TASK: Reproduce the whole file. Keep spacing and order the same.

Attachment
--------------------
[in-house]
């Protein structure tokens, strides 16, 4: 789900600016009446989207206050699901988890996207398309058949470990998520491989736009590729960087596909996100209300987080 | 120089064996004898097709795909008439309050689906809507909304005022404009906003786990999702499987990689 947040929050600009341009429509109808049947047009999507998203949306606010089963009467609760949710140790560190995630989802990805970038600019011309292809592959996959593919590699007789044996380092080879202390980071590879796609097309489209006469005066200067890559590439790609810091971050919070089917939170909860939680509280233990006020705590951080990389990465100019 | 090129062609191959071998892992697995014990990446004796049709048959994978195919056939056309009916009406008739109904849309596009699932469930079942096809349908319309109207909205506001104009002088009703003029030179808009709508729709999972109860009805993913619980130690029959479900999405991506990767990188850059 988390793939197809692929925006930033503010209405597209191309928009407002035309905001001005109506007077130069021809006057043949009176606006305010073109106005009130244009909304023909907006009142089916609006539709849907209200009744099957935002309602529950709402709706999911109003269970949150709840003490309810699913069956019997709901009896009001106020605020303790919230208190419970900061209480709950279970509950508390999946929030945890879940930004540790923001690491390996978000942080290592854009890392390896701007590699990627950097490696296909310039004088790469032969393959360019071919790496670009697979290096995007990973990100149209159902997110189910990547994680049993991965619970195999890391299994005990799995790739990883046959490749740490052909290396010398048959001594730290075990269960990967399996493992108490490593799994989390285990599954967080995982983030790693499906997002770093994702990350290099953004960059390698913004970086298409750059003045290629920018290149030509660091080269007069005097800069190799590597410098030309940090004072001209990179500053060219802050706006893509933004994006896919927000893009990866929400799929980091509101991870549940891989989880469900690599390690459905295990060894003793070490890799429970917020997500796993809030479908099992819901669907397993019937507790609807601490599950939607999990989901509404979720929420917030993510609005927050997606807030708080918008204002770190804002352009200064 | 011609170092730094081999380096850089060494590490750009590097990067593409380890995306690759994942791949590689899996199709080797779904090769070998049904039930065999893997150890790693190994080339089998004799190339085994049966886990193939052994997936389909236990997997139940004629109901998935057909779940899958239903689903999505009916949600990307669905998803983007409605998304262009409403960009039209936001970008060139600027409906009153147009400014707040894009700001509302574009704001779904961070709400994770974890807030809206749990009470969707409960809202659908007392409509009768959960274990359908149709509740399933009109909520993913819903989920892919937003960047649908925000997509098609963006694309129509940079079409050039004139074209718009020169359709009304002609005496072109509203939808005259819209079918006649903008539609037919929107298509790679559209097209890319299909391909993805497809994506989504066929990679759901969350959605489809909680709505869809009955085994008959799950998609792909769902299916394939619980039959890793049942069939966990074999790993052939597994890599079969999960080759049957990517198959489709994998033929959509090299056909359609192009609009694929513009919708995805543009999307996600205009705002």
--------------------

[in-house]
């Protein structure tokens, strides 16, 4: 789900600016009446989207206050699901988890996207398309058949470990998520491989736009590729960087596909996100209300987080 | 120089064996004898097709795909008439309050689906809507909304005022404009906003786990999702499987990689 947040929050600009341009429509109808049947047009999507998203949306606010089963009467609760949710140790560190995630989802990805970038600019011309292809592959996959593919590699007789044996380092080879202390980071590879796609097309489209006469005066200067890559590439790609810091971050919070089917939170909860939680509280233990006020705590951080990389990465100019 | 090129062609191959071998892992697995014990990446004796049709048959994978195919056939056309009916009406008739109904849309596009699932469930079942096809349908319309109207909205506001104009002088009703003029030179808009709508729709999972109860009805993913619980130690029959479900999405991506990767990188850059 988390793939197809692929925006930033503010209405597209191309928009407002035309905001001005109506007077130069021809006057043949009176606006305010073109106005009130244009909304023909907006009142089916609006539709849907209200009744099957935002309602529950709402709706999911109003269970949150709840003490309810699913069956019997709901009896009001106020605020303790919230208190419970900061209480709950279970509950508390999946929030945890879940930004540790923001690491390996978000942080290592854009890392390896701007590699990627950097490696296909310039004088790469032969393959360019071919790496670009697979290096995007990973990100149209159902997110189910990547994680049993991965619970195999890391299994005990799995790739990883046959490749740490052909290396010398048959001594730290075990269960990967399996493992108490490593799994989390285990599954967080995982983030790693499906997002770093994702990350290099953004960059390698913004970086298409750059003045290629920018290149030509660091080269007069005097800069190799590597410098030309940090004072001209990179500053060219802050706006893509933004994006896919927000893009990866929400799929980091509101991870549940891989989880469900690599390690459905295990060894003793070490890799429970917020997500796993809030479908099992819901669907397993019937507790609807601490599950939607999990989901509404979720929420917030993510609005927050997606807030708080918008204002770190804002352009200064 | 011609170092730094081999380096850089060494590490750009590097990067593409380890995306690759994942791949590689899996199709080797779904090769070998049904039930065999893997150890790693190994080339089998004799190339085994049966886990193939052994997936389909236990997997139940004629109901998935057909779940899958239903689903999505009916949600990307669905998803983007409605998304262009409403960009039209936001970008060139600027409906009153147009400014707040894009700001509302574009704001779904961070709400994770974890807030809206749990009470969707409960809202659908007392409509009768959960274990359908149709509740399933009109909520993913819903989920892919937003960047649908925000997509098609963006694309129509940079079409050039004139074209718009020169359709009304002609005496072109509203939808005259819209079918006649903008539609037919929107298509790679559209097209890319299909391909993805497809994506989504066929990679759901969350959605489809909680709505869809009955085994008959799950998609792909769902299916394939619980039959890793049942069939966990074999790993052939597994890599079969999960080759049957990517198959489709994998033929959509090299056909359609192009609009694929513009919708995805543009999307996600205009705002």